This course will cover the fundamentals of creating graphically-oriented Web sites. We will expand upon knowledge gained in Digital Imaging and Layout (ARTM2020) to understand image optimization. Through lectures, demonstrations, and studio problems, we will also learn the basic syntax of HTML (Hypertext Markup Language), CSS (Cascading Style Sheets) and explore the constraints and capabilities of various Internet browsers.
The student will (1) develop a website that includes multiple pages, hyperlinks, text, and images; (2) demonstrate introductory-level ability to use: design techniques, raster and vector image editing software, HTML, CSS;, and industry-standard web development applications; and (3) think critically about design aesthetics, site functionality, file management, and software integration techniques that solve design and production problems.
Skills to be mastered:
(1) Site design and development
- Register an Internet domain and evaluate web-hosting services
- Upload website-related files using FTP
- Manage source and site files
(2) Editing and coding techniques
- Hand code functional web pages using the basic syntax of HTML and CSS
- Create hyperlinks and rollovers to navigate within, between, and beyond web pages
- Edit vector and raster graphics for optimal image quality and download speed
- Use industry-standard web development software applications, including Text Wrangler, Dreamweaver, and Fireworks
(3) Critical thinking, problem solving, and aesthetics
- Raise technical, procedural and philosophical questions that lead to improvements in efficiency, impact and propriety of web sites and web development
- Identify and troubleshoot coding, optimization, file management, registration, hosting, and browser problems
- Articulate and apply basic principles of design in developing and evaluating websites
- Give and receive criticism that improves the function of a website and that respects the dignity of clients and colleagues
- Don’t Make Me Think: A Common Sense Approach to Web Usability, 3rd Edition by Steve Krug
- Additional Readings will be posted to the class blog over the course of the semester
- HTML & XHTML the Definitive Guide by Chuck Musciano & Bill Kennedy
Classes will generally begin with a lecture or demonstration, then transition into a class discussion or studio activity. However, If you find a cool site worth sharing with the class bring it to my attention before class begins.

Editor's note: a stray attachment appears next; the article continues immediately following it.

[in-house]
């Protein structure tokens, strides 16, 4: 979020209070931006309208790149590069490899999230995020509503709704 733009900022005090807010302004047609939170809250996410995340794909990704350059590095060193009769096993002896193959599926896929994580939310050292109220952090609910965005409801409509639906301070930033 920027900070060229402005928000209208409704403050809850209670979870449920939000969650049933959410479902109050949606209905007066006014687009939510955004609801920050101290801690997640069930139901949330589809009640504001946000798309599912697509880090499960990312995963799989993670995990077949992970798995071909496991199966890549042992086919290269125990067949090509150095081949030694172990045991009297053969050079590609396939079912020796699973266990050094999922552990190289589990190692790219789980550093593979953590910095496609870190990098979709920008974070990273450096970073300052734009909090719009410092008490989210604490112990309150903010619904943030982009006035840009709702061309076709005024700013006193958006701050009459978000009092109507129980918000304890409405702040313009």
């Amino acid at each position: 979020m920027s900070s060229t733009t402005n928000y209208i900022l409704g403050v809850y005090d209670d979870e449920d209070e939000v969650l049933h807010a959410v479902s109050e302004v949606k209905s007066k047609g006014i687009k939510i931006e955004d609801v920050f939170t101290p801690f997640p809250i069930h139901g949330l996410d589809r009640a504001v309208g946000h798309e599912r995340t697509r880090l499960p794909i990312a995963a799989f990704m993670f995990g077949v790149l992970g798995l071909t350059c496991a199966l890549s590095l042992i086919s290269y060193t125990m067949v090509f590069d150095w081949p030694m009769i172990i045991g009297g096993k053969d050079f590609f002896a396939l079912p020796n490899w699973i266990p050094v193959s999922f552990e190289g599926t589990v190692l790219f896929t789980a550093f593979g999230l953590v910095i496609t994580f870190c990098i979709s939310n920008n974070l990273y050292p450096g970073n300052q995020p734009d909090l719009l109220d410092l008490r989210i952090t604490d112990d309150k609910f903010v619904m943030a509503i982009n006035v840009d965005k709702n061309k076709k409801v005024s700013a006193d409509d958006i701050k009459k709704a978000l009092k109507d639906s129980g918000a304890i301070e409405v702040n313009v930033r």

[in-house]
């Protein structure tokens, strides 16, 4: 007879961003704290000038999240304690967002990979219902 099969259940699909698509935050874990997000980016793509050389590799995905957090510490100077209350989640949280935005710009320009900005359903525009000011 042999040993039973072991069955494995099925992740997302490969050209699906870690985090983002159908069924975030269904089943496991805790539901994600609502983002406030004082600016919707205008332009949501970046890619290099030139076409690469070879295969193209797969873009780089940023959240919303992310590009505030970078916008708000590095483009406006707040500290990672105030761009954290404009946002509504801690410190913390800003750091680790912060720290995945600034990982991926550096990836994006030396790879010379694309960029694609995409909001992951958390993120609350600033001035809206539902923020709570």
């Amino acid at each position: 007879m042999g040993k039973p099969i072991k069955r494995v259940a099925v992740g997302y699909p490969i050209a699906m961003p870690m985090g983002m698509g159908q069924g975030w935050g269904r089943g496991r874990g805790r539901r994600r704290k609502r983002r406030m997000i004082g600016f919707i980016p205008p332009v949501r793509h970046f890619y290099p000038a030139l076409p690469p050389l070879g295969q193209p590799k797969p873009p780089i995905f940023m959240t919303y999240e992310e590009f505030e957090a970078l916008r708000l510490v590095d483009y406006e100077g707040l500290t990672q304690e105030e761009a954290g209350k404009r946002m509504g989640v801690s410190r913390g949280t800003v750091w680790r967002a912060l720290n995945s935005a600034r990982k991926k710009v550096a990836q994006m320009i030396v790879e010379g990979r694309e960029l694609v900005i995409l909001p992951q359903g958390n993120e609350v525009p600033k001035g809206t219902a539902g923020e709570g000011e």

There will be 3 projects assigned through out the semester. Collectively they account for 50% of your final grade. Projects are due at the beginning of the class period for which the critique is assigned. Late Projects will be marked down a letter grade for every week its late, projects that are two weeks late receive an automatic F.
- Syllabus formatting 5%
- 10 Haiku 10%
- Single Page Site 15%
- Final Project 20%
Your homepage will account for 10% of your final grade. I expect to see it evolve throughout the semester as you learn new coding techniques. To earn a C, I should see a minimum of 3 major updates and/or layout modifications to your homepage, for an A I should see 6 or more.
Your projects and homepage will be graded on four elements: process, aesthetics, programming, and concept.
Monthly Review 20%
Every month you must post a review of a website on a topic of my choosing. These topics will be posted on the class blog a month before they are due. A few rules to follow, all reviews must be at least 200 words, written using professional language (you are not writing an email or posting this on a friend’s wall) and describe what works and/or doesn’t work about the site: focus on how design principles and elements are utilized, how much the site makes you think and what improvements you might make. Lastly these must be posted to the class blog before the start of class the day they are due, if any one of these conditions are not met the review will receive an F. Reviews will not be accepted late. These will be graded on a scale from 1 to 5.
- Review is handed in on time and is on topic.
- Review meets the above criteria and describes the site
- Review meets the above criteria and shows critical analysis
- Review meets the above criteria and cites the current and previous readings
- Review meets the above criteria and crafts a excellent argument
Final Exam 10%
At the end of the semester there will be a final exam to test your knowledge and understanding of HTML, CSS and the principles of web design. This will account for 10% of your final grade.
Critique and Participation 15%
Critiques play a crucial role in graphic design practice. Group and individual meetings take place through out the semester. Students encounter numerous situations where it becomes necessary to evaluate, work and rework projects in order to achieve the highest possible standards. Verbal and written skills are important, students are required to explain and write about their design decisions in front of the instructor, clients, and peers.
Unless otherwise specified, each project will be turned in by uploading to the class web server. Everyone will use a uniform folder structure and naming system. All projects and exercises are due at the beginning of the class for which the critique is assigned.
Critiques and class discussions, will become helpful tools only through your participation. Participation in class and in this fora will count for 15% of your final grade.